Robin Folsom, 43, is alleged to have faked at least one pregnancy in order to get paid leave from her £74k job, but her scheme came unstuck when 'her fake belly fell off'
A woman from the US allegedly faked being pregnant to get time off work but was caught out by her employer - when her baby bump fell off.
Robin Folsom, 43, told her bosses that she was expecting and arranged to take maternity leave from her £74,000 a year job at a marketing agency.
Her bosses agreed, but one of her coworkers noticed something suspicious and blew the whistle and now she's due in court, as the Daily Star reports.
They had noticed Folsom's baby bump 'come away' from her body, and after an investigation, it was discovered that she had been wearing a fake stomach to look pregnant.
According to a statement from the office of Georgia State Inspector General Scott McAfee, an investigation "revealed that in March 2021, a co-worker observed the lower portion of Folsom’s stomach ‘come away’ from her body," leading her to believe that Folsom wore a fake pregnancy stomach.
Folsom even invented a fake dad for her baby, a man named named “Bran Otmembebwe”.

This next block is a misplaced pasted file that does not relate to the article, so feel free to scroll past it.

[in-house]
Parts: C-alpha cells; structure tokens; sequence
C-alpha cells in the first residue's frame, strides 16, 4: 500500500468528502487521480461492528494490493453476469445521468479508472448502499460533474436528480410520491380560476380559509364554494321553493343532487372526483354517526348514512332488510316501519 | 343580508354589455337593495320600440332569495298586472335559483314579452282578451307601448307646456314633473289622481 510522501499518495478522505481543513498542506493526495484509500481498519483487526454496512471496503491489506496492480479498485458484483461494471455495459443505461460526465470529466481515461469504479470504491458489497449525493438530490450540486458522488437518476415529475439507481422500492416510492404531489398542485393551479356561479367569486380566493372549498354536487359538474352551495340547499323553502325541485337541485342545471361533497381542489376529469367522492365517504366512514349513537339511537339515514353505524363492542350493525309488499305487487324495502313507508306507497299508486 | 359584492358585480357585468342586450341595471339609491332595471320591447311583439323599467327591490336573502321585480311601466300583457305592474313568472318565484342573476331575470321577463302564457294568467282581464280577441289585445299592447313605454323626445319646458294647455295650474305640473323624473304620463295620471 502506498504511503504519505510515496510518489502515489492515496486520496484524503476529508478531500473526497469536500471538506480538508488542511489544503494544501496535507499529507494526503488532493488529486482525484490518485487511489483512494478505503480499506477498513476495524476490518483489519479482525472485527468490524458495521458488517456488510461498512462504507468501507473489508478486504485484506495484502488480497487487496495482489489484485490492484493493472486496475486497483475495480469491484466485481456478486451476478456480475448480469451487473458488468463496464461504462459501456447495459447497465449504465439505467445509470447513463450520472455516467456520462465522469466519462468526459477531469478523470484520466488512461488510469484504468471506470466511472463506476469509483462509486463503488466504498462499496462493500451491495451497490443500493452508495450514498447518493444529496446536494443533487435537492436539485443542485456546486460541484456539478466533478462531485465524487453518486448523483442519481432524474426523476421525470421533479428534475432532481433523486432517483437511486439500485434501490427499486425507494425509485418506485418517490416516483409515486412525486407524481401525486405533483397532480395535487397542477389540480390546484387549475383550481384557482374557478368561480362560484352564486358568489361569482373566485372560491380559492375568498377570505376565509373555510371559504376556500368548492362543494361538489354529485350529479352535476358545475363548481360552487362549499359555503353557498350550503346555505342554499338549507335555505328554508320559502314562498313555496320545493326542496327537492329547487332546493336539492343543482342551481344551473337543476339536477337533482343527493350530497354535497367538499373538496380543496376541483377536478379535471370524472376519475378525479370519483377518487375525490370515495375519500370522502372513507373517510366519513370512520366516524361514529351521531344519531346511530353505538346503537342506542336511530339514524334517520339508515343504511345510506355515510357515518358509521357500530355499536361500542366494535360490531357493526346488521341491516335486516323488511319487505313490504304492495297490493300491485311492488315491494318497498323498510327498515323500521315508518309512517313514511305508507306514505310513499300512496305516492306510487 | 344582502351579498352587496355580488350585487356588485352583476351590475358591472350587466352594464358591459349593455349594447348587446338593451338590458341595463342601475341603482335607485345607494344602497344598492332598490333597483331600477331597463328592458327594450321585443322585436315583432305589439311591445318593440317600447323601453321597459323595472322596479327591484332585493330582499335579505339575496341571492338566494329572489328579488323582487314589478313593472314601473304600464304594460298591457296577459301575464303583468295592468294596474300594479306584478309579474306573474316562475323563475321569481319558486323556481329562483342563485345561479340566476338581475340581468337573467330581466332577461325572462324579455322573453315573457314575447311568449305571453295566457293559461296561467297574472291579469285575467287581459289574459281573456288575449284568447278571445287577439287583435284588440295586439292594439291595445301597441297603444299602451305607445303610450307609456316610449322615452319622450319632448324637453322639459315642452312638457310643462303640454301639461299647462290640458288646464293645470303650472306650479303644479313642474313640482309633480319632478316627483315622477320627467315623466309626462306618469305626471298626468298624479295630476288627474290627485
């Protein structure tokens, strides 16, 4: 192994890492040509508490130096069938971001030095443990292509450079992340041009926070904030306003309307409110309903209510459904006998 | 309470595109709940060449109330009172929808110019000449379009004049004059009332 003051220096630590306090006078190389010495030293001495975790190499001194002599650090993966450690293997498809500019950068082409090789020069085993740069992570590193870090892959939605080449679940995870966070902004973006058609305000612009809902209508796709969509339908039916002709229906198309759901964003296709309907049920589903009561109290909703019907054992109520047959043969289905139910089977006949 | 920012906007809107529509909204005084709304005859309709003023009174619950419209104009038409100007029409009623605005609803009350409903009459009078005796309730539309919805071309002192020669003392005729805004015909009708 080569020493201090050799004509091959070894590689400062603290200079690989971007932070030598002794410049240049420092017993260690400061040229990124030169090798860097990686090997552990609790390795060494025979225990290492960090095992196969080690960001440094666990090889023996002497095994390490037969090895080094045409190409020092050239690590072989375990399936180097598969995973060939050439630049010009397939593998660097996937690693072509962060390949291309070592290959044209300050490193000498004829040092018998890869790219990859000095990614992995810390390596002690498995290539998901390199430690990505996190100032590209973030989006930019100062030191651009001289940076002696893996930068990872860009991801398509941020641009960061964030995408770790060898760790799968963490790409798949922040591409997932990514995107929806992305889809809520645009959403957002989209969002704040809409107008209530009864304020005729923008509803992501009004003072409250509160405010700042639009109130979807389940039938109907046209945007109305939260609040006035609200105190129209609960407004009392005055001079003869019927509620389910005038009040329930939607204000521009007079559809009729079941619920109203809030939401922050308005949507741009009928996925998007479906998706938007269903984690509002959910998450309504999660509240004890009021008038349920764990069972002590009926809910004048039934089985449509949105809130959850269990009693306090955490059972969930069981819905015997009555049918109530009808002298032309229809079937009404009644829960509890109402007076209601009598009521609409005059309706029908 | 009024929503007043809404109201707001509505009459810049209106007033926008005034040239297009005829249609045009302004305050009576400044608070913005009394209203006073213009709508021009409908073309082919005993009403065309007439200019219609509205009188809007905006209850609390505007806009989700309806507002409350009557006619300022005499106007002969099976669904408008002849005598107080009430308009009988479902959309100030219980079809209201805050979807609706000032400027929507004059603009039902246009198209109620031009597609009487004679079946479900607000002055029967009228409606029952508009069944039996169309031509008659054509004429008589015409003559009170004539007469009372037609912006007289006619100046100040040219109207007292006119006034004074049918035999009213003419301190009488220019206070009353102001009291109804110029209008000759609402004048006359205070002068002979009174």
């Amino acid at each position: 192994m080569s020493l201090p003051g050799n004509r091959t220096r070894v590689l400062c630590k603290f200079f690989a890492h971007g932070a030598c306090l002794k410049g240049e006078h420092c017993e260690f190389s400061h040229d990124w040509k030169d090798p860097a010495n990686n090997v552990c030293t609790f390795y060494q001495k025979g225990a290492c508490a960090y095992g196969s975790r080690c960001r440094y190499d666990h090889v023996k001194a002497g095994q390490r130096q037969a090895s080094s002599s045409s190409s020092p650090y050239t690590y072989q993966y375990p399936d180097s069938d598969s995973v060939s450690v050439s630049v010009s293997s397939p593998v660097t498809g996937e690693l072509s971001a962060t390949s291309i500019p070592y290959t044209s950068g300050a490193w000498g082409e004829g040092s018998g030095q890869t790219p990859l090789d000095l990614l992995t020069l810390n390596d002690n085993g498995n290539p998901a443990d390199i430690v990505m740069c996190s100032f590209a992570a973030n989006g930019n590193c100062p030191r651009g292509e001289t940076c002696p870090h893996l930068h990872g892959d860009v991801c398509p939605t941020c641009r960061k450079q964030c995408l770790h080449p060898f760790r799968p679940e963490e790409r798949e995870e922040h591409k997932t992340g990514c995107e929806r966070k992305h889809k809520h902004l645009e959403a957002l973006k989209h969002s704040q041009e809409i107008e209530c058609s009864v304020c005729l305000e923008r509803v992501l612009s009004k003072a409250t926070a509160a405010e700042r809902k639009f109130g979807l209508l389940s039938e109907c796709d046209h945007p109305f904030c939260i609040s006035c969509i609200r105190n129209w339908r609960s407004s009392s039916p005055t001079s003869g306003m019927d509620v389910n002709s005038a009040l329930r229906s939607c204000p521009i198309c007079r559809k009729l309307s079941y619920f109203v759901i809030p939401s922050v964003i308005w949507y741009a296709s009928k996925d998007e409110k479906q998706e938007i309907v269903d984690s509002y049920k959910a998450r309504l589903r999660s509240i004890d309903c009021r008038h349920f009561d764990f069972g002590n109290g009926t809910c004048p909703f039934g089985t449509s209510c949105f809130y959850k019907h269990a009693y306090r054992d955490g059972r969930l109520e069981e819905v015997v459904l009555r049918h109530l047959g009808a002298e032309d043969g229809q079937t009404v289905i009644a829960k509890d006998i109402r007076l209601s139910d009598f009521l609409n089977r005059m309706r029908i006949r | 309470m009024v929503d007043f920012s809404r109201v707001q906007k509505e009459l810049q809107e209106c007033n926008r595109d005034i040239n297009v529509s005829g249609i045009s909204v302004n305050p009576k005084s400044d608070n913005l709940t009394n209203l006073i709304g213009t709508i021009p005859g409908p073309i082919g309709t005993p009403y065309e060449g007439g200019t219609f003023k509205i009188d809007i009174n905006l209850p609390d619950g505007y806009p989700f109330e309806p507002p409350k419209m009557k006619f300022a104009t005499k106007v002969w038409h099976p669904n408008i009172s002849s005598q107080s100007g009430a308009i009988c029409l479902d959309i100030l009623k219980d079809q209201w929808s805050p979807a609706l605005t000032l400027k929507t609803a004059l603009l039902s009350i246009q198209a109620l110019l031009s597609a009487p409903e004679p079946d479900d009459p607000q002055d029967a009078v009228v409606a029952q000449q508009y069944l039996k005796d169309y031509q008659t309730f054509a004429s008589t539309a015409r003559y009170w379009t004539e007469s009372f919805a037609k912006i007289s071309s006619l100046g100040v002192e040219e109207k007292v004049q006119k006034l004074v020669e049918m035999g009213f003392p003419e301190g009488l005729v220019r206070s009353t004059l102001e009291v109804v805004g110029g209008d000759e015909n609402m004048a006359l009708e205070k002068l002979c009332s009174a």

But McAfee said: "We ultimately didn’t find any evidence that he existed. That’s why she’s also been charged with identity fraud."
After "giving birth," Folsom sent baby photos to several co-workers, but they didn’t all appear to be of the same baby.
The images "depicted children with varying skin tones," a release from the Inspector General’s office stated.
Folsom had told her employers that she had given birth once before, in July 2020, before getting pregnant again in August 2021.
But investigators could find no official records of Folsom having given birth and her medical insurance records didn’t show any charges for prenatal exams or a delivery.
Folsom resigned from her position as Director of External Affairs at Georgia Vocational Rehabilitation Agency last October, shortly after being interviewed about the fake pregnancies, the release said.
Folsom has been charged with three counts of making false statements and one count of identity fraud after a local grand jury indicted her, state Attorney General Chris Carr announced this week.
After the charges were made public, McAfee commented: "All state employees, and especially those that communicate with the media and general public on behalf of their agency, should be held to the highest standards of integrity and honesty.
"Fraud by state employees will not be tolerated," Attorney General Carr said in a statement.
"By working with Georgia’s independent inspector general, we were able to discover, investigate and put an end to this alleged deception. We will always stand up to protect taxpayer dollars, and we look forward to presenting our case in court."